Filmmaker Soudade Kaadan has chronicled Syria in many of her documentaries, including Two Cities and a Prison (2008), Damascus Roof and Tales of Paradise (2010) and Obscure (2017), and the short film Besieged Bread (2016). In The Day I Lost My Shadow, the Syrian filmmaker once again explores her war-ravaged country, this time through the prism of fiction.

Set in 2012, the film looks at the onset of Syria’s civil war through a young mother Sana (Sawsan Ercheid), who has a surreal experience when she sets out to find food supplies for her son (Ahmad Morhaf Al Ali). The Day I Lost My Shadow was premiered at Venice in September and was screened at the Mumbai Film Festival (October 25-November 1).

The film reflects Kaadan’s distress over the violence in her home country, she told “The film talks about how everyone loses their shadow in the war,” Kaadan said on the sidelines of the Mumbai Film Festival. “It is about the conditions of people in the war who are put through situations that are beyond humanity.”

The Day I Lost My Shadow.

The conflict, which has left more than 350,000 people dead, began with violent uprisings and pro-democracy protests against President Bashar al-Assad in 2011 and escalated into a crippling civil war that saw the terrorist organisation Islamic State grab power in parts of the country.

The film blends illusion and reality while tracing the mother’s three-day adventure in a besieged area where she finds that people have lost their shadows – a metaphor for the impact of the war on Syria. “I was losing friends and saw graphic images in the news [of the war],” Kaadaan said. “So the only way I could express what I felt was through magic realism.”

While looking at archival footage of war-torn cities as part of her research, Kaadan came upon a photo of the bombing of Hiroshima in 1945. “They are horrific photos in black and white,” she said. “Everything on the site is destroyed and you only see the shadow of the burned structures on the ground. This image made me think that what is happening in Damascus is ever harder. Because we are alive, but we lost our shadows.”

This film could not have been made as a documentary, Kaadan said. “I used to make documentary films before the war. But when the war started, I felt involved and I felt part of it. I could not film it as a documentary because I felt that I was also a subject.”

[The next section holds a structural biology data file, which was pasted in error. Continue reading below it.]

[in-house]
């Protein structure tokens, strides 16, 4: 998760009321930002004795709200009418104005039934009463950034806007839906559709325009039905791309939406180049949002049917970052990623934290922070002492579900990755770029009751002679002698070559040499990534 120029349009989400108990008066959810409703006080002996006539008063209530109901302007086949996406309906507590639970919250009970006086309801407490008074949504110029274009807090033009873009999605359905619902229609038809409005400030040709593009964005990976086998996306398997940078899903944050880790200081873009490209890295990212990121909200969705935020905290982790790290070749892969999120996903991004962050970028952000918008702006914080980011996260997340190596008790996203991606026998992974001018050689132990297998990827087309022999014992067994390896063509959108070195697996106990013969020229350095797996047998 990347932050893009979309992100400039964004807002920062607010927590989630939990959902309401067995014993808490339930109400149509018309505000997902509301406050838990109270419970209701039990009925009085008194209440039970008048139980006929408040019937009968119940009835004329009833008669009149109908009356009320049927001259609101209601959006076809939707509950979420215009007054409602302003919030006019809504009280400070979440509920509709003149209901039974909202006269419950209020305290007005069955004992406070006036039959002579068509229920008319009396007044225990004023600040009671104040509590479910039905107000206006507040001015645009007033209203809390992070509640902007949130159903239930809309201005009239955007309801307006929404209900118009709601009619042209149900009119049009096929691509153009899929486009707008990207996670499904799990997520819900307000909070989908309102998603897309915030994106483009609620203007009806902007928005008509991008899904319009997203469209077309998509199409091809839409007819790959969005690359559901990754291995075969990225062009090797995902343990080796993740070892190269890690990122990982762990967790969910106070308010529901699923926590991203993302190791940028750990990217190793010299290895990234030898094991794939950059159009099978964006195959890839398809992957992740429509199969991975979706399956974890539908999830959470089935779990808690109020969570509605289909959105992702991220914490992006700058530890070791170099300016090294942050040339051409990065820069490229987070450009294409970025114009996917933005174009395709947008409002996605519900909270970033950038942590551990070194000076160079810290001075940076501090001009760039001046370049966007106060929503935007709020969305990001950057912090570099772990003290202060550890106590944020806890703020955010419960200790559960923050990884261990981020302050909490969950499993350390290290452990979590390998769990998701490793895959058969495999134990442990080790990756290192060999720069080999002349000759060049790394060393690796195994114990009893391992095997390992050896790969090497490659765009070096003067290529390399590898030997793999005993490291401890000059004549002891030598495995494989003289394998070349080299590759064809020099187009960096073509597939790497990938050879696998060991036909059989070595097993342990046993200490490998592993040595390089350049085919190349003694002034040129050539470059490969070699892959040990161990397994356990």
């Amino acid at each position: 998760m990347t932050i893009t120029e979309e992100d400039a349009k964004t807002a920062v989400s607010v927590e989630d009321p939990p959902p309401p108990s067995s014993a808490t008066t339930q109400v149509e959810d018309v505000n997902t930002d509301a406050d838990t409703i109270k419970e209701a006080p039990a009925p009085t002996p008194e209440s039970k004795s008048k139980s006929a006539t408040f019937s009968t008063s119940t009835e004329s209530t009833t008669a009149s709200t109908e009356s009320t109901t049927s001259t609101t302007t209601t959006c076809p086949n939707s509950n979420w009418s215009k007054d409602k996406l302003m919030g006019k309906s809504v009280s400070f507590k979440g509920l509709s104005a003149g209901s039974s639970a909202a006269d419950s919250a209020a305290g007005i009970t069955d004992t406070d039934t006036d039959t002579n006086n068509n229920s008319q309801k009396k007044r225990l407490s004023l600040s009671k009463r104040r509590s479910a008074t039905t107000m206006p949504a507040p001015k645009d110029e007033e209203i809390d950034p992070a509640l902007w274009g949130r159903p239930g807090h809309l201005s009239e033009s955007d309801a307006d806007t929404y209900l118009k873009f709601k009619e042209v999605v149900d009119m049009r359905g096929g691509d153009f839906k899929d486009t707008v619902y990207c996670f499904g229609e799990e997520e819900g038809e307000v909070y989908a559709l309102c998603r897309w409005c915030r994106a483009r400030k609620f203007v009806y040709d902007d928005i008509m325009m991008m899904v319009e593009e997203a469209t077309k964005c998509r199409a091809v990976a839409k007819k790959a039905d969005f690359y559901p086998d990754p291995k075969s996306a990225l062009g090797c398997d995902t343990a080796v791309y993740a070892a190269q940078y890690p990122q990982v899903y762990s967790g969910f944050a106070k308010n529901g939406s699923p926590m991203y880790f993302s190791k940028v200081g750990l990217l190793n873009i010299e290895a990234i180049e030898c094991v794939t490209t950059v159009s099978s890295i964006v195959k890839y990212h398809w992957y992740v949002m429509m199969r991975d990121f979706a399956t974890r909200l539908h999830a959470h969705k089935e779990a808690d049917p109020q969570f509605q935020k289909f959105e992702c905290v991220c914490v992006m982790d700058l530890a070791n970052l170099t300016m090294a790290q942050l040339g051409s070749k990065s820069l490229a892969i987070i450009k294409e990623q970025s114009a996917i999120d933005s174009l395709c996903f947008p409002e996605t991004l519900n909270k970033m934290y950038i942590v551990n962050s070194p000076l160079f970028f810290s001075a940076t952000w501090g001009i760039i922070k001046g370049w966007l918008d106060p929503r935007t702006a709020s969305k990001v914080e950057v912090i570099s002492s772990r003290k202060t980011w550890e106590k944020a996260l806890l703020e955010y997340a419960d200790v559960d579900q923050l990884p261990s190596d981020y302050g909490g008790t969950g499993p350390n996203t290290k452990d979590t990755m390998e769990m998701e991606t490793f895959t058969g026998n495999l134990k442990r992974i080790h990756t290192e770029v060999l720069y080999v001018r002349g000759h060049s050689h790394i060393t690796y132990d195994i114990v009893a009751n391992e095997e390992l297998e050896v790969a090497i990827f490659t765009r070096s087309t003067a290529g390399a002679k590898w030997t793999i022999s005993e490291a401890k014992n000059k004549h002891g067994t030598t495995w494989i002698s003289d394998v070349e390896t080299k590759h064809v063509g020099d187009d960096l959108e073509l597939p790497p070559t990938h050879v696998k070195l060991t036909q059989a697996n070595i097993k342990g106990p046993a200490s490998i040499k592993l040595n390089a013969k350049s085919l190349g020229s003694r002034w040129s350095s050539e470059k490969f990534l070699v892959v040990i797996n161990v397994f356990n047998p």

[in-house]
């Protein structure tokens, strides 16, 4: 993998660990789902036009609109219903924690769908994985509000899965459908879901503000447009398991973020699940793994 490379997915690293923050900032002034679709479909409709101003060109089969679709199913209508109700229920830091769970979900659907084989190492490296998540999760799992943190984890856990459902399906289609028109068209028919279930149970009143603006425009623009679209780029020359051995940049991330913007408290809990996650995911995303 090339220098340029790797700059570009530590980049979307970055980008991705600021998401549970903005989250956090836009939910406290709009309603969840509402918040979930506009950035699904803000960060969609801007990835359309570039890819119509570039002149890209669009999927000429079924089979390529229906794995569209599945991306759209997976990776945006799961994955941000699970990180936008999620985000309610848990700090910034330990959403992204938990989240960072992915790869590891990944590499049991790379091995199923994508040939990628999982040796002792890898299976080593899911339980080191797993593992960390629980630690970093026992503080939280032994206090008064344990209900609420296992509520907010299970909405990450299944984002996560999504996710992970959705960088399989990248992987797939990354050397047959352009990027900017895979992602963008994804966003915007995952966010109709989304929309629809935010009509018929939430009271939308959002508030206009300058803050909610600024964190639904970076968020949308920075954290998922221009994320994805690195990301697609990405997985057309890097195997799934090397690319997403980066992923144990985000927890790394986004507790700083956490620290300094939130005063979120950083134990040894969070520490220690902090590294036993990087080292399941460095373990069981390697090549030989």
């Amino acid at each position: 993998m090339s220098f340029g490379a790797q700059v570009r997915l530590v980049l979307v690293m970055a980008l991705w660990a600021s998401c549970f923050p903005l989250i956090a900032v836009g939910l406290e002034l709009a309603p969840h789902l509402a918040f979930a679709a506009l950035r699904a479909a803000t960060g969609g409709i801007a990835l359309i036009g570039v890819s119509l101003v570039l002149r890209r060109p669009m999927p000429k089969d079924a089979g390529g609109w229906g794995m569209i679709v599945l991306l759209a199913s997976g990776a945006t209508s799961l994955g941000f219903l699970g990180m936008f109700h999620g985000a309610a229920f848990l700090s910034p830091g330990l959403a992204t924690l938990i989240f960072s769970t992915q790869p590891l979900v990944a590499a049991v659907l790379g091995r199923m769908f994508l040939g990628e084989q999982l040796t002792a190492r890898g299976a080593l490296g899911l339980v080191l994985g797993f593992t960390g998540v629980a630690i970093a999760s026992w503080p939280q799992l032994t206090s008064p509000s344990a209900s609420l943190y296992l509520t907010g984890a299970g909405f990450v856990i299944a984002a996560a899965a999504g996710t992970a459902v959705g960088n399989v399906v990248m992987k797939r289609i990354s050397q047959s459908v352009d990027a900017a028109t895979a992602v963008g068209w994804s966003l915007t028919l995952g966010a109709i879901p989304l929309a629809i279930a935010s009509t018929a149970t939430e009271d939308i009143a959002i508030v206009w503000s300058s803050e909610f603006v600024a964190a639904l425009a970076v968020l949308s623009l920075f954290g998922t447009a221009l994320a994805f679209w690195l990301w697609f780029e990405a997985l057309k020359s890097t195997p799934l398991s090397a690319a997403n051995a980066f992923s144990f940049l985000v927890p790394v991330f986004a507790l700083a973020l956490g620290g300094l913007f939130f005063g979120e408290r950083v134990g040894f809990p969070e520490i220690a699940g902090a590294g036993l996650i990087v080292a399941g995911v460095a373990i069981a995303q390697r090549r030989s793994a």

The French-born filmmaker moved to Syria at the age of eight and then migrated to Lebanon in 2012 when the civil war broke out. She began writing her feature debut in 2011, while she was still in Syria, but finishing the screenplay after she left the country proved challenging. “Cinema in exile and cinema in war is difficult to make,” the director said.

Casting was one such challenge. Kaadan preferred non-actors from Syria over professionals from other countries. The film’s actors were found in Syrian refugee camps in Lebanon, Berlin and France. “Nobody can reflect the war as accurately as the people who have lived the war,” she said. “To express what you feel together in one film is sometimes is just rewarding. When you are in exile all of the actors too are in exile around the world. So when I wanted to make the casting, I could not cast from my city. So I had to pick out my casting from all around the world, where Syrians are based.”

Beseiged Bread.

The film was shot on the border between Syria and Lebanon, which also proved difficult because of the strained relationship between the two countries. Shooting a film about war also brought along censorship concerns, the filmmaker added. “There is still censorship in our cinema and even in politics and religion,” Kaadan said. “We are trying to break this. But what we have learnt from years of censorship is to play with it and tell what we want.”

The director, who was also one of the jurors for the Mumbai Film Festival’s India Gold competition section, was impressed by the lineup of Indian films at the event. “I am surprised by the quality of cinema by the young filmmakers in India,” she said. “If all cinema is the same, that is a problem. All films are different. I was not only happy, but excited to see different forms of cinema.”

Soudade Kaadan. Courtesy Facebook.
Soudade Kaadan. Courtesy Facebook.